Could Anti-Inflammatory Meds Prevent Immune-Linked Brain Disorders?

Could Anti-Inflammatory Meds Prevent Immune-Linked Brain Disorders?

Posted: May 24, 2016
Could Anti-Inflammatory Meds Prevent Immune-Linked Brain Disorders?

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To prevent schizophrenia and other disorders linked with inflammation early in brain development, anti-inflammatory medications may be a viable option to explore, say authors of a new study in mice.

A new study in mice suggests that anti-inflammatory medications may be of some value in preventing brain disorders such as schizophrenia in which nervous system inflammation during early development of the brain is a specific risk factor in causation.

In recent years accumulating evidence suggests that immune mechanisms can have significant influences on the developing brain. Even before birth, exposure to inflammation may well have consequences later in life. Previous research has shown that the offspring of mice whose immune systems were activated because of a mother’s infection during pregnancy have higher risk of developing behavioral abnormalities in response to stress later.

In the new study, researchers explored whether giving the mice an anti-inflammatory drug called minocycline when they are young would block stress-induced inflammatory responses and prevent the emergence of behavioral problems in adulthood.

The study, published April 5, 2016 in Translational Psychiatry, was led by Urs Meyer, Ph.D., of the University of Zurich and included Joram Feldon, D.Phil., of ETH Zurich and a 2009 NARSAD Distinguished Investigator grantee, as well as Marco Andrea Riva, Ph.D., of Università degli Studi di Milano in Italy, a 2001 NARSAD Young Investigator grantee.

The researchers gave pregnant mice an injection of a virus-mimicing chemical to activate the maternal immune system. They then exposed the young offspring to stress before they reached puberty. To some of the young mice, however, the researchers also administered an antibiotic that has immune-suppressing effects, in order to counteract the effects of stress-induced inflammation.

The team found that exposure to mother’s immune activation followed by stress later in the offspring’s youth led to markers of behavioral abnormalities when the mice grew up. In contrast, the mice treated with antibiotic during stress exposure did not develop behavioral problems after puberty.

These findings, the scientists say, should encourage attempts to explore the use of anti-inflammatory and/or immune-suppressing agents for preventive reasons, especially for brain disorders such as schizophrenia that are linked with inflammation in the nervous system and have a delayed onset in adulthood.

Could Anti-Inflammatory Meds Prevent Immune-Linked Brain Disorders? Tuesday, May 24, 2016

A new study in mice suggests that anti-inflammatory medications may be of some value in preventing brain disorders such as schizophrenia in which nervous system inflammation during early development of the brain is a specific risk factor in causation.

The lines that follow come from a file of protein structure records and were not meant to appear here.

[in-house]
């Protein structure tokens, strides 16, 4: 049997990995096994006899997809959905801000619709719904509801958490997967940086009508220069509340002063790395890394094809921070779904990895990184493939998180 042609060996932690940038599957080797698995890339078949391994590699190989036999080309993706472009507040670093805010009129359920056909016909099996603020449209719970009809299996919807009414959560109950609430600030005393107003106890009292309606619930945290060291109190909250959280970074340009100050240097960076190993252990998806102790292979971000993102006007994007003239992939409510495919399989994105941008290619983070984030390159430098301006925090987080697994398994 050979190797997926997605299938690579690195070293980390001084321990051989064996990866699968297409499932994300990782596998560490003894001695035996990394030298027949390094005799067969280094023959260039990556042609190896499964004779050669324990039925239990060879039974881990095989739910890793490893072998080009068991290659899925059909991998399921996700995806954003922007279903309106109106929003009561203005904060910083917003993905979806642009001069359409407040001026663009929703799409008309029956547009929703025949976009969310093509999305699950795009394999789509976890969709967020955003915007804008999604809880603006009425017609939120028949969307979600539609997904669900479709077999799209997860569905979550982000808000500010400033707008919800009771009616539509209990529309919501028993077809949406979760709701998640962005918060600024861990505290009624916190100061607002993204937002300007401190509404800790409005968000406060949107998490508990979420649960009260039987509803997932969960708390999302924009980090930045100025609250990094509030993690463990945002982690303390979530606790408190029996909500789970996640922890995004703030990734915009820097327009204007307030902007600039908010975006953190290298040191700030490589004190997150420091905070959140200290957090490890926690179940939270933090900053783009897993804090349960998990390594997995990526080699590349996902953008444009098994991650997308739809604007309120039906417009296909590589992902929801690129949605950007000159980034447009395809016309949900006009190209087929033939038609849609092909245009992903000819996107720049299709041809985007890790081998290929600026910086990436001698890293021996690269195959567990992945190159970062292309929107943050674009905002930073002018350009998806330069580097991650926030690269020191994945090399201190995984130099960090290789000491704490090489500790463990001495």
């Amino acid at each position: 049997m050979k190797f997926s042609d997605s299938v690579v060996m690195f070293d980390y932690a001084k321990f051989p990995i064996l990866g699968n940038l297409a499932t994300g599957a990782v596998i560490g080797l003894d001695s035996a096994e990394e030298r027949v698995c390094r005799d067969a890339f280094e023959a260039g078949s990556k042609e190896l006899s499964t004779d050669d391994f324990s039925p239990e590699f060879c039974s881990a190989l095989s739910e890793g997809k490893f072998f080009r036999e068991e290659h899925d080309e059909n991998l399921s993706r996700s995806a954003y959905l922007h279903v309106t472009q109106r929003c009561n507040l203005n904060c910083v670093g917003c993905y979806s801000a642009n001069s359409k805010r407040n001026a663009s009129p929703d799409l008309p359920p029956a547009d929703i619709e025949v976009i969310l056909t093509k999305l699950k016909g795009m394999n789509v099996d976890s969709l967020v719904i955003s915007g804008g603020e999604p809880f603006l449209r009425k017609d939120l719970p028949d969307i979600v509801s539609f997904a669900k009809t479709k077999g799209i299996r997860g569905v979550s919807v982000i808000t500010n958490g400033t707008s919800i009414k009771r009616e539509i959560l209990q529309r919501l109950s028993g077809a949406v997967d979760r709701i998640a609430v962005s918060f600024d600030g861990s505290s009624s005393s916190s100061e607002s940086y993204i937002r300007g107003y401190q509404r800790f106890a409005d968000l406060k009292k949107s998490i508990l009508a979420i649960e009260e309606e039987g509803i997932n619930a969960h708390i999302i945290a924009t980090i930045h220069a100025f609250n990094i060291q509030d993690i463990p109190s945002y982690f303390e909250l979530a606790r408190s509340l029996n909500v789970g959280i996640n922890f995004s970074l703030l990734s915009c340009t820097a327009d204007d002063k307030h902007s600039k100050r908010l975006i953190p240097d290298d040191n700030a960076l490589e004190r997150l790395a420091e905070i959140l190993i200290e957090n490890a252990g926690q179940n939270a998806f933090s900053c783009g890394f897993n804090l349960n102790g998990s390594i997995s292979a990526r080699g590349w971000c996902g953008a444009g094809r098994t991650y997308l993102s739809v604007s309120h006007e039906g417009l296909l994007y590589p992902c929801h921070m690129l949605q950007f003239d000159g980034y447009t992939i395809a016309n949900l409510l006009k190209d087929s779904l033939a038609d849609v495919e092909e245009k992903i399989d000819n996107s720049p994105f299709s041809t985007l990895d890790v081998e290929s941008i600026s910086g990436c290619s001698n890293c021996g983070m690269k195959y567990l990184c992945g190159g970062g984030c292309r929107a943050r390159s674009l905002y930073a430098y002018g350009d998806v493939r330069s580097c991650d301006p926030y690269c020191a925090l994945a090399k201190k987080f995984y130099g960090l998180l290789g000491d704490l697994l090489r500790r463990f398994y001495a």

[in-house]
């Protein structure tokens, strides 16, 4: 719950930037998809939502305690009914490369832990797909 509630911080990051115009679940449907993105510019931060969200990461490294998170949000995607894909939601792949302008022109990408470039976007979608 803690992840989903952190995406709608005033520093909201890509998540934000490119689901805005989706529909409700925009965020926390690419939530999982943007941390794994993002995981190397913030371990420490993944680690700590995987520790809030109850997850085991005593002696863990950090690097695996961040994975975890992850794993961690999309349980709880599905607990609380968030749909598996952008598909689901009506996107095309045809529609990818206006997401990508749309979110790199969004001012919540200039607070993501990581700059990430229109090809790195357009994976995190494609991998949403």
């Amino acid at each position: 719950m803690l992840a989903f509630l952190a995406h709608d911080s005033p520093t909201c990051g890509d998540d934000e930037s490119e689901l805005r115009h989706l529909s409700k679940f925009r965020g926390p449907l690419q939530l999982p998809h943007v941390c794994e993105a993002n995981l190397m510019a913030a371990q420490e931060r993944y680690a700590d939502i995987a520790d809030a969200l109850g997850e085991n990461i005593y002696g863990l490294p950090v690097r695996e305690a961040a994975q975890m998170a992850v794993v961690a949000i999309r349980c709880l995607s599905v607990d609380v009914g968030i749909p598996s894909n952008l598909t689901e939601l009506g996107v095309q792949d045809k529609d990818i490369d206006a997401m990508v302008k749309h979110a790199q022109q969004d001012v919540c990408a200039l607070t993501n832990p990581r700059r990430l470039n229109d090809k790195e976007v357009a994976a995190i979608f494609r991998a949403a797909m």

In recent years accumulating evidence suggests that immune mechanisms can have significant influences on the developing brain. Even before birth, exposure to inflammation may well have consequences later in life. Previous research has shown that the offspring of mice whose immune systems were activated because of a mother’s infection during pregnancy have higher risk of developing behavioral abnormalities in response to stress later.

In the new study, researchers explored whether giving the mice an anti-inflammatory drug called minocycline when they are young would block stress-induced inflammatory responses and prevent the emergence of behavioral problems in adulthood.

The study, published April 5, 2016 in Translational Psychiatry, was led by Urs Meyer, Ph.D., of the University of Zurich and included Joram Feldon, D.Phil., of ETH Zurich and a 2009 NARSAD Distinguished Investigator grantee, as well as Marco Andrea Riva, Ph.D., of Università degli Studi di Milano in Italy, a 2001 NARSAD Young Investigator grantee.

The researchers gave pregnant mice an injection of a virus-mimicing chemical to activate the maternal immune system. They then exposed the young offspring to stress before they reached puberty. To some of the young mice, however, the researchers also administered an antibiotic that has immune-suppressing effects, in order to counteract the effects of stress-induced inflammation.

The team found that exposure to mother’s immune activation followed by stress later in the offspring’s youth led to markers of behavioral abnormalities when the mice grew up. In contrast, the mice treated with antibiotic during stress exposure did not develop behavioral problems after puberty.

These findings, the scientists say, should encourage attempts to explore the use of anti-inflammatory and/or immune-suppressing agents for preventive reasons, especially for brain disorders such as schizophrenia that are linked with inflammation in the nervous system and have a delayed onset in adulthood.